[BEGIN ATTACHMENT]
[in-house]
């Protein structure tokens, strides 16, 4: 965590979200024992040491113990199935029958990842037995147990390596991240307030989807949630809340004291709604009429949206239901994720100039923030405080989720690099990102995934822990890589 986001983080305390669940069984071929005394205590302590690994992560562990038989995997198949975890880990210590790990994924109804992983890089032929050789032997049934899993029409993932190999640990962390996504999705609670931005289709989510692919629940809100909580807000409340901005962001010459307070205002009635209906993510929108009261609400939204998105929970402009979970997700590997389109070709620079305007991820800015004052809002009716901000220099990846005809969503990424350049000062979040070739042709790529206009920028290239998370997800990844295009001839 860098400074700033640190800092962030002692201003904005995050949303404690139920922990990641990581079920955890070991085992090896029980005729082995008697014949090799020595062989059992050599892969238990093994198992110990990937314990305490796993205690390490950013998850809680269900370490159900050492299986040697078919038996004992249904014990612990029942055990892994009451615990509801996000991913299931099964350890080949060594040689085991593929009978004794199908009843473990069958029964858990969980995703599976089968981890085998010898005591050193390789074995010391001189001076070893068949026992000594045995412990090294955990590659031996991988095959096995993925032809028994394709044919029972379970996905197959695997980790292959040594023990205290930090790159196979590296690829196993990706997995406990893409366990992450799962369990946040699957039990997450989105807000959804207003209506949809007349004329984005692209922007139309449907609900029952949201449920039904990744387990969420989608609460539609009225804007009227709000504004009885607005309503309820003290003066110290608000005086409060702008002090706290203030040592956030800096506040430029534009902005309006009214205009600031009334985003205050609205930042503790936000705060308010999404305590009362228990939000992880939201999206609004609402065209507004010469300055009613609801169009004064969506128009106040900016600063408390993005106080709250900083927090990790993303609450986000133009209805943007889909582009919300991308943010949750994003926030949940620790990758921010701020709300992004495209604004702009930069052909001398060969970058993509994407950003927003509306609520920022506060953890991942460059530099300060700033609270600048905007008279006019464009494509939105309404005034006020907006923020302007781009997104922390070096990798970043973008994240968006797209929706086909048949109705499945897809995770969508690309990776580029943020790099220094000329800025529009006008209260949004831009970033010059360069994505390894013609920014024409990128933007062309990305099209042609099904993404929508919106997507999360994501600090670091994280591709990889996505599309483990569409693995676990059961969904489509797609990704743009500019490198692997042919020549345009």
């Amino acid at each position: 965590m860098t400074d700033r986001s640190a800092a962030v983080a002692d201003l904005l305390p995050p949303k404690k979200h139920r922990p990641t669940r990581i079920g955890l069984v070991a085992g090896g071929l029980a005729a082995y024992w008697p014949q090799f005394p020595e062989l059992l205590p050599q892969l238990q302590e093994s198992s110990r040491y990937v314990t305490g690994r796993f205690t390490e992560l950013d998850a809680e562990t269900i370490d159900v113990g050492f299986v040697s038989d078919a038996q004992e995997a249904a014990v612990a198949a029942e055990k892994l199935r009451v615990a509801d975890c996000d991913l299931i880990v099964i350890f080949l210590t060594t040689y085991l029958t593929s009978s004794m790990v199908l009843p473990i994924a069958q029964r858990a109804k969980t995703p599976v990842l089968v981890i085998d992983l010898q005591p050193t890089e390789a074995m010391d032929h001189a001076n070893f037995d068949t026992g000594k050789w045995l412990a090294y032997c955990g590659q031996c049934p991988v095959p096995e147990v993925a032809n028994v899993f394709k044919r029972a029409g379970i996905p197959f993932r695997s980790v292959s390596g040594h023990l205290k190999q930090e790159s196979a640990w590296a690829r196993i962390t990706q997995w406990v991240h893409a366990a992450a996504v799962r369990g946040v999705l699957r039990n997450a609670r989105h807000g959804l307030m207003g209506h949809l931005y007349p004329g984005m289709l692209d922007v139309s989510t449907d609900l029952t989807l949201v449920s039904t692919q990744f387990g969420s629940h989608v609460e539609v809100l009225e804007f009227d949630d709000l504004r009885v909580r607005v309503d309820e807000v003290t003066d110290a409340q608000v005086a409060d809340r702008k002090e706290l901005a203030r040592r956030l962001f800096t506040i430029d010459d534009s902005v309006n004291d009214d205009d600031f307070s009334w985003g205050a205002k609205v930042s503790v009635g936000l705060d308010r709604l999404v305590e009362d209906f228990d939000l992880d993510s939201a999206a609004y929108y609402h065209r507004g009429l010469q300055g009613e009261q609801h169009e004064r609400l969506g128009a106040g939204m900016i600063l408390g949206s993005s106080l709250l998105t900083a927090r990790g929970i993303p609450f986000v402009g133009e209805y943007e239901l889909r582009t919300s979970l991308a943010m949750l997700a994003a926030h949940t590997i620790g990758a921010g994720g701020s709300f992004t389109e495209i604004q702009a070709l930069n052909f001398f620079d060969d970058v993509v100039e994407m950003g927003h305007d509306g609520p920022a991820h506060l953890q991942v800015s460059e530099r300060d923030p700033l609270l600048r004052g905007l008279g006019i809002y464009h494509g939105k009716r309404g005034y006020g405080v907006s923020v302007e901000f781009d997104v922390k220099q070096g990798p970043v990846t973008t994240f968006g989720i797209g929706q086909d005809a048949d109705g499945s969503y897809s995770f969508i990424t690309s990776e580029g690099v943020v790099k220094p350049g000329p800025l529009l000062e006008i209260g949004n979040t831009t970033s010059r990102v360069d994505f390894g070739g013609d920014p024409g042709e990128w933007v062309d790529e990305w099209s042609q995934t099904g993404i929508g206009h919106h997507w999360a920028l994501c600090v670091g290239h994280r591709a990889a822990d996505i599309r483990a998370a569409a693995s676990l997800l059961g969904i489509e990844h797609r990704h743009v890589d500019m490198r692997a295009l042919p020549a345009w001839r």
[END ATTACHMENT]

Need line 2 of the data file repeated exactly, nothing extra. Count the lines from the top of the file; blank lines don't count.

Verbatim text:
């Protein structure tokens, strides 16, 4: 965590979200024992040491113990199935029958990842037995147990390596991240307030989807949630809340004291709604009429949206239901994720100039923030405080989720690099990102995934822990890589 986001983080305390669940069984071929005394205590302590690994992560562990038989995997198949975890880990210590790990994924109804992983890089032929050789032997049934899993029409993932190999640990962390996504999705609670931005289709989510692919629940809100909580807000409340901005962001010459307070205002009635209906993510929108009261609400939204998105929970402009979970997700590997389109070709620079305007991820800015004052809002009716901000220099990846005809969503990424350049000062979040070739042709790529206009920028290239998370997800990844295009001839 860098400074700033640190800092962030002692201003904005995050949303404690139920922990990641990581079920955890070991085992090896029980005729082995008697014949090799020595062989059992050599892969238990093994198992110990990937314990305490796993205690390490950013998850809680269900370490159900050492299986040697078919038996004992249904014990612990029942055990892994009451615990509801996000991913299931099964350890080949060594040689085991593929009978004794199908009843473990069958029964858990969980995703599976089968981890085998010898005591050193390789074995010391001189001076070893068949026992000594045995412990090294955990590659031996991988095959096995993925032809028994394709044919029972379970996905197959695997980790292959040594023990205290930090790159196979590296690829196993990706997995406990893409366990992450799962369990946040699957039990997450989105807000959804207003209506949809007349004329984005692209922007139309449907609900029952949201449920039904990744387990969420989608609460539609009225804007009227709000504004009885607005309503309820003290003066110290608000005086409060702008002090706290203030040592956030800096506040430029534009902005309006009214205009600031009334985003205050609205930042503790936000705060308010999404305590009362228990939000992880939201999206609004609402065209507004010469300055009613609801169009004064969506128009106040900016600063408390993005106080709250900083927090990790993303609450986000133009209805943007889909582009919300991308943010949750994003926030949940620790990758921010701020709300992004495209604004702009930069052909001398060969970058993509994407950003927003509306609520920022506060953890991942460059530099300060700033609270600048905007008279006019464009494509939105309404005034006020907006923020302007781009997104922390070096990798970043973008994240968006797209929706086909048949109705499945897809995770969508690309990776580029943020790099220094000329800025529009006008209260949004831009970033010059360069994505390894013609920014024409990128933007062309990305099209042609099904993404929508919106997507999360994501600090670091994280591709990889996505599309483990569409693995676990059961969904489509797609990704743009500019490198692997042919020549345009």